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About The Dalles weekly chronicle. (The Dalles, Or.) 1890-1947 | View Entire Issue (Dec. 28, 1898)
THE DALLES WEEKLY CHRONICLE. WEDNESDAY. DECEMBER 28, 1898
PERSON At. MENTION.
John Parrot t is in the city from Poit-
Charles Lord is in the city from
' Mf 68 Melissa Hill ie enjoyirjg her va
cation in Portland.
G. C-Blukeley returned on last night
train from the metropolis.
G. W. Phelps is down from Heppner
spending a few days at home.
G. E. Stewart returned last night from
short trip to the metropolis.
Miss Nellie Michell is spending the
week wita her parents in Columbus.
H. N. Derthick is in from Victor to
day, and paid this office a pleasant visit.
Arthur Stubline. who has epent a
short time in Portland, will return home
Miss Mvrtle Short, of Portland, came
up Saturday night and is a guest of the
Will Frank returned Saturday evening:
from Mt. Angel, where he has been at
Miss Anna Moore returned to Portland
toJay, after visiting with her mother for
the pact two days.
Chas. Clarke came up from Hood
River Saturday evening and remained
over Sunday at home.
Chris Schwabe, of The Cheoniclk
force, and Alfred Huot spent Sunday
' and yesterday in Portland.
Mr. and Mrs. J. F. Haworth and Mr.
and Mr. R. E. Haworth spent Christmas
-with their, parents in Portland.
Carrie and Arnold Sbeuerman, of
Pendleton, are spending their vacation
with Mrs. N. Harris, in this city.
Miss Henderson returned last night
from Bonneville, where she past the two
holidays with Miss Hattie Ricks.
Fletch Faulkner was among thoee
who attended the football game between
the Multnomah and Berkeley team 8.
' - Mrs. Vm. Bruen, who has been visit
ing Mrs. C. Stabling for several days,
returned to her home on the Waehiog
- ton side today.
Sayre, Earl and Carl Rinehart are
home from school and will remain dur
ing the week with their mother, Dr.
Miss N. Wolfe, a niece of Mrs. N.
Harris, ariived in the city Saturday I
evening on the Flyer, and will visit her
aunt in this city.
Miss Eitella Aher, who has filled a
position as clerk in Jacobsen'e stoie
curing the past few weeks, returned to
'"MrF. Emory Oliver and little son,
Graydon, arrived from Portland Satur
day and spent Christmas with Mr. and
Mrs. W. E. Sylvestei.
Miss Grace Smith arrived in the city
from Pendleton Sunday morning and
will take the place in the millinery store
vacated by her sister.
Ray Logan, who has been attending
the Portland Medical College, spent
Christmas with his father and will re
turn to Portland Thursday.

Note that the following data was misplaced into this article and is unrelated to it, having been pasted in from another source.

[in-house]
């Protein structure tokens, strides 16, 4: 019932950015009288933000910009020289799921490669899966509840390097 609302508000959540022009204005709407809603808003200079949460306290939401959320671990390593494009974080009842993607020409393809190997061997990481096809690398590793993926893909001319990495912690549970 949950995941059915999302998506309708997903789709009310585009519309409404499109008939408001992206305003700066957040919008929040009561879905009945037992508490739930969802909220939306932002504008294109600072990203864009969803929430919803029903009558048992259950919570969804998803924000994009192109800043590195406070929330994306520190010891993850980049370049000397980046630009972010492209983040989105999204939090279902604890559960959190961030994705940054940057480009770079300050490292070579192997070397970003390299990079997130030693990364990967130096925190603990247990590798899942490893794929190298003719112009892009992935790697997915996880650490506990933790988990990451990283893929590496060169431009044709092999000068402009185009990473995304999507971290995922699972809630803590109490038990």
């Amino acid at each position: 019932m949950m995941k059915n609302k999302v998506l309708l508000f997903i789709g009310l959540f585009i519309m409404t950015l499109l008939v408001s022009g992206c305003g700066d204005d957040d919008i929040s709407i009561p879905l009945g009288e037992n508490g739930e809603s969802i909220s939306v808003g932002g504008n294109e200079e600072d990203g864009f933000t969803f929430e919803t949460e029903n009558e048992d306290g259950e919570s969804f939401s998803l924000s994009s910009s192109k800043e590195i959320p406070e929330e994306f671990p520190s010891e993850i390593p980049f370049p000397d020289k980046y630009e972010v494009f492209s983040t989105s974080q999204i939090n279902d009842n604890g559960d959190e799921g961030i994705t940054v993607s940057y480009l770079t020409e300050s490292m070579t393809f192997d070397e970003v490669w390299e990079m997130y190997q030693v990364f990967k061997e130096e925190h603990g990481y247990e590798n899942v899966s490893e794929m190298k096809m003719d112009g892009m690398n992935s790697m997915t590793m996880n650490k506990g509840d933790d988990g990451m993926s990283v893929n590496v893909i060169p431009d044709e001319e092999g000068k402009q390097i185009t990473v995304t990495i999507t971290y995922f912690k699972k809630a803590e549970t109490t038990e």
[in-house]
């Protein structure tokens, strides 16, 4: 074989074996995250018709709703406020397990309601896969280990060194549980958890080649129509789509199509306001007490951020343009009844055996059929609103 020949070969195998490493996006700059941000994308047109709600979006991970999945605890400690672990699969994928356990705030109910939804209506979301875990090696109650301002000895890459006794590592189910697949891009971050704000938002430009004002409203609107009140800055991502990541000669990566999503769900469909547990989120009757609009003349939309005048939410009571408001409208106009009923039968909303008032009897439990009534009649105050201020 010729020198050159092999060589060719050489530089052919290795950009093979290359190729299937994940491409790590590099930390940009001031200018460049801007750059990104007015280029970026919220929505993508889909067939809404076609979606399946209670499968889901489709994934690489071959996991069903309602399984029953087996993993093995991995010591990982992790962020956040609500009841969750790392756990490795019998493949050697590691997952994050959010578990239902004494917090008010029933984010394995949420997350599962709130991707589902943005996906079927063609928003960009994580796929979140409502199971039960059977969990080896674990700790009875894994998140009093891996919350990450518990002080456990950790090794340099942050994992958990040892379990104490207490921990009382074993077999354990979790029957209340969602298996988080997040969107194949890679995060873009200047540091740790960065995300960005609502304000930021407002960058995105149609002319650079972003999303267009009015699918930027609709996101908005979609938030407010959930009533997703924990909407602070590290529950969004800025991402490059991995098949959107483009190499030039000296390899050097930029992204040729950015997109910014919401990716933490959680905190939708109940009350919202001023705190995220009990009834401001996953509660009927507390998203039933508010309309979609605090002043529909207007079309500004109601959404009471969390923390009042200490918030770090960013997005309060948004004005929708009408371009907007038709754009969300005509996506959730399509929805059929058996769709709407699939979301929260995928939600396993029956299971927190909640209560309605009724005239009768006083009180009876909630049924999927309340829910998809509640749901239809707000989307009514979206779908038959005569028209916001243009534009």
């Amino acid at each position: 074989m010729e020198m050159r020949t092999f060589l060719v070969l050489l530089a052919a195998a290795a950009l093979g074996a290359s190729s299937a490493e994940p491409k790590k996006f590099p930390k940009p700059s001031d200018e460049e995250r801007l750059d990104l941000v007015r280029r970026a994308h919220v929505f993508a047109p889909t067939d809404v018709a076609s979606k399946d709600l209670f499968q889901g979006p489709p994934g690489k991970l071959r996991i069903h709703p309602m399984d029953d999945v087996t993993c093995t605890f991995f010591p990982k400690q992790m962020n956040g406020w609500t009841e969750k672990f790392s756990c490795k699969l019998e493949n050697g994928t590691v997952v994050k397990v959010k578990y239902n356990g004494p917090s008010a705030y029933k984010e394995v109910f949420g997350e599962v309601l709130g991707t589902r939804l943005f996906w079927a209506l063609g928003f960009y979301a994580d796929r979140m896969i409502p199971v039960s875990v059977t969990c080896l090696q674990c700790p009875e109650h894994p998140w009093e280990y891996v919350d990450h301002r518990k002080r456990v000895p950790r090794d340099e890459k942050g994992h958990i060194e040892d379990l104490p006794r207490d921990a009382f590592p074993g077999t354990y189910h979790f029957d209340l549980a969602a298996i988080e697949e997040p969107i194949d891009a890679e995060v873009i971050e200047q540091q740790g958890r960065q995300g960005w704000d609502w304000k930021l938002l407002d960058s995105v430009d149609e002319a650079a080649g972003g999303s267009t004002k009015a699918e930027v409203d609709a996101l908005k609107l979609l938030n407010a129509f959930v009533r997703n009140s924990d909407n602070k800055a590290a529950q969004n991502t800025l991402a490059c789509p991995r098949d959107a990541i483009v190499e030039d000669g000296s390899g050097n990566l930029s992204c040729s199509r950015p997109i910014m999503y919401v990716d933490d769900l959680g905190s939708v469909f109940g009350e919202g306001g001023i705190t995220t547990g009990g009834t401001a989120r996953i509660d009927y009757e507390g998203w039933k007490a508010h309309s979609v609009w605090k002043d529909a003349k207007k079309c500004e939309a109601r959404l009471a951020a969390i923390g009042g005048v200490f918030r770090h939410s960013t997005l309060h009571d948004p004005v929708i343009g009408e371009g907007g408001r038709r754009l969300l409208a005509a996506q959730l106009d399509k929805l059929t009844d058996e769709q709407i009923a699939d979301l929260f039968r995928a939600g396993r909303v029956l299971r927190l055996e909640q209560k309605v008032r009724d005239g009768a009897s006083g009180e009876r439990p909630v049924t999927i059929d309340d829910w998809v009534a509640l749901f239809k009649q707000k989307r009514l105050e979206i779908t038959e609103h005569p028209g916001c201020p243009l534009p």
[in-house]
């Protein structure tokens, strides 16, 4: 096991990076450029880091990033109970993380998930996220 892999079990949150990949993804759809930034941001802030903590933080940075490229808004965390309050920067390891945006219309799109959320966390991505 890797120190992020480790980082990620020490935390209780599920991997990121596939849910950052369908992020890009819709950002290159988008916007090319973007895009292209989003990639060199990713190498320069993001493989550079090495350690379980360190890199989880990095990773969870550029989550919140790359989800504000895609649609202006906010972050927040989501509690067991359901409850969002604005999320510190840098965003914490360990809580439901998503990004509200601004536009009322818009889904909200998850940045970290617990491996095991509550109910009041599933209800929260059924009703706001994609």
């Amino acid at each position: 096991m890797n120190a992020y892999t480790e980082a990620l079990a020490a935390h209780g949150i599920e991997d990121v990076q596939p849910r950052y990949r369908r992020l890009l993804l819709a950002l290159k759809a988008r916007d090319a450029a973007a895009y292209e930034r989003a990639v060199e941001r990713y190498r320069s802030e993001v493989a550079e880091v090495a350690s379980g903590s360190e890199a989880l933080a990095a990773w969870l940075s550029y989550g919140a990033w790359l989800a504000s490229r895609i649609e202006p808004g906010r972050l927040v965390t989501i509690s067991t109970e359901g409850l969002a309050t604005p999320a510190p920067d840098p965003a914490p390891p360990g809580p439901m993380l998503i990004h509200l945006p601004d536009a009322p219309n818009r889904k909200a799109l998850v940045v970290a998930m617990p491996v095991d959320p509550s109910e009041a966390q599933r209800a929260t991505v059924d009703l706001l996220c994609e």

Florence Hilton came np from Port
land last evening and will spend a short
time with friends here. She is at present
the guest of Florence Sampson.
Mr. and Mrs. Leslie Butler arrived
"home" Saturday evening. How long
they will remain has not been decided.
Mr. Butler says they have had just such
weather in Skagway as we have here.
In this city, December 26th, to Mr.
and Mrs. W. J. Jeffers, a son and
A riGHTING DiET. .
lack la Said to Ec That of the Veg-e-tartan.
' I regret to say that veg-etarianism is
a fighting diet, writes G. U. Shaw in the
London Vegetarian. Xinety-nine per
cent, of the world's fighting' has been
done on farinaceous food. In Trafalgar
- square I found it impossible to run
away as fast as the racat eaters did.
Panic is a carnivorous r.pecialty. If the
army were fed on a hardy, healthy,
flesbJess diet we should hear no more oi
the disgust of our colored troops and oi
the Afridis and Fuzzywuzzies at the
cowardice of Tommy Atldns. I am my
self congenitally timid, but as a vege
tarian I can generally conceal my
tremors; whereas in my unrcgenerate
days, when I ate my fellow-creatures, I
was as patient a coward as Peter the
Great. The recent spread cf fire-eating
fiction and Jingo war worship a sort
of thing that only interests the pusil
lanimous is due to the spread of meat
eating. Compare the Tippcrnry peasant
to the potatoes-ar.d-buttcrmilk days
with the modern gentleman who gorges
himself with murdered cow. The Tip
perary man never read bloody-minded
novels or cheered patriotic music hall
tableaus, but he fought recklessly and
wantonly. Your carnivorous gentle-
' man is afraid of everything including
doctors, dogs, disease, death and truth-telling.
SCIENCE AND INDUSTRY.
J llabblt Stopped Family Prayers.